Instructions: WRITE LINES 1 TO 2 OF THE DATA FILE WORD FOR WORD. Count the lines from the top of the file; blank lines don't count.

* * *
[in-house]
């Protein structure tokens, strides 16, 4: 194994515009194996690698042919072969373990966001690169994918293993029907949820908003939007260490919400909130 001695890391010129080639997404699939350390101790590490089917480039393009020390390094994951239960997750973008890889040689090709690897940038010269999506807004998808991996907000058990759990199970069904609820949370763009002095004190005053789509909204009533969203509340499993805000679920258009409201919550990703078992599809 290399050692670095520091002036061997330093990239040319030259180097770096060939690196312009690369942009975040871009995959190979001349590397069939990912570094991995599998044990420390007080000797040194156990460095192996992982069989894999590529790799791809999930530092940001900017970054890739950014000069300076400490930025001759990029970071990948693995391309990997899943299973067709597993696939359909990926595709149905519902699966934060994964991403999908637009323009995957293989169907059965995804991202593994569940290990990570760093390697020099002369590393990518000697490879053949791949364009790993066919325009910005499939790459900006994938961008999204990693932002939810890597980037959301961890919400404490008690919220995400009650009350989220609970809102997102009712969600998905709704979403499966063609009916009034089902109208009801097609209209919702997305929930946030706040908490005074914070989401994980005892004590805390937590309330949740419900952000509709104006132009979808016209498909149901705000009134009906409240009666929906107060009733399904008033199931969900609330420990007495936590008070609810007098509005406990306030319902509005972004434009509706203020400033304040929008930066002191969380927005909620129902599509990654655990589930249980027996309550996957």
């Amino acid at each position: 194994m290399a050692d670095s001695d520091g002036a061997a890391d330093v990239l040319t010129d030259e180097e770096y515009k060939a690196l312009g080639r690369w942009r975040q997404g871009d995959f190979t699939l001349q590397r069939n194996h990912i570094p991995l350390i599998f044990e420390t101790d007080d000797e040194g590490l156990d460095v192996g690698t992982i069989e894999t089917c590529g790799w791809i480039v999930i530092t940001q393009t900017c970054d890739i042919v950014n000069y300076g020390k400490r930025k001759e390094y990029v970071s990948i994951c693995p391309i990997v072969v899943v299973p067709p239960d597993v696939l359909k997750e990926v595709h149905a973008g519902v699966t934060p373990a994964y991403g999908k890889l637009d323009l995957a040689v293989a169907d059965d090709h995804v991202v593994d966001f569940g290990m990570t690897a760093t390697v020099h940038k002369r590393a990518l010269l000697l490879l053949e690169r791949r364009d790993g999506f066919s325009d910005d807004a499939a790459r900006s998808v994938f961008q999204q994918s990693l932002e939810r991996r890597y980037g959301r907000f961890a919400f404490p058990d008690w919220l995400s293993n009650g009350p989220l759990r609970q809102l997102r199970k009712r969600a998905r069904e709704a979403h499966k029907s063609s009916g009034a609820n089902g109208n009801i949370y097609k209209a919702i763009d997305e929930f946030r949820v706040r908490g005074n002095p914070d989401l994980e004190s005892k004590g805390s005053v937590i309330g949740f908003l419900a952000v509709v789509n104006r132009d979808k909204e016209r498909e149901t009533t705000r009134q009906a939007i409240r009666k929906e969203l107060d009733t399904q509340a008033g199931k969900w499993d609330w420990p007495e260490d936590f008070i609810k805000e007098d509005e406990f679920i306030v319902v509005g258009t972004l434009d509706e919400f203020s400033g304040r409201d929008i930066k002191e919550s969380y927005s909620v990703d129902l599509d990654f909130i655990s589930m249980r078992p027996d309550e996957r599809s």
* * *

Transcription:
[in-house]
């Protein structure tokens, strides 16, 4: 194994515009194996690698042919072969373990966001690169994918293993029907949820908003939007260490919400909130 001695890391010129080639997404699939350390101790590490089917480039393009020390390094994951239960997750973008890889040689090709690897940038010269999506807004998808991996907000058990759990199970069904609820949370763009002095004190005053789509909204009533969203509340499993805000679920258009409201919550990703078992599809 290399050692670095520091002036061997330093990239040319030259180097770096060939690196312009690369942009975040871009995959190979001349590397069939990912570094991995599998044990420390007080000797040194156990460095192996992982069989894999590529790799791809999930530092940001900017970054890739950014000069300076400490930025001759990029970071990948693995391309990997899943299973067709597993696939359909990926595709149905519902699966934060994964991403999908637009323009995957293989169907059965995804991202593994569940290990990570760093390697020099002369590393990518000697490879053949791949364009790993066919325009910005499939790459900006994938961008999204990693932002939810890597980037959301961890919400404490008690919220995400009650009350989220609970809102997102009712969600998905709704979403499966063609009916009034089902109208009801097609209209919702997305929930946030706040908490005074914070989401994980005892004590805390937590309330949740419900952000509709104006132009979808016209498909149901705000009134009906409240009666929906107060009733399904008033199931969900609330420990007495936590008070609810007098509005406990306030319902509005972004434009509706203020400033304040929008930066002191969380927005909620129902599509990654655990589930249980027996309550996957």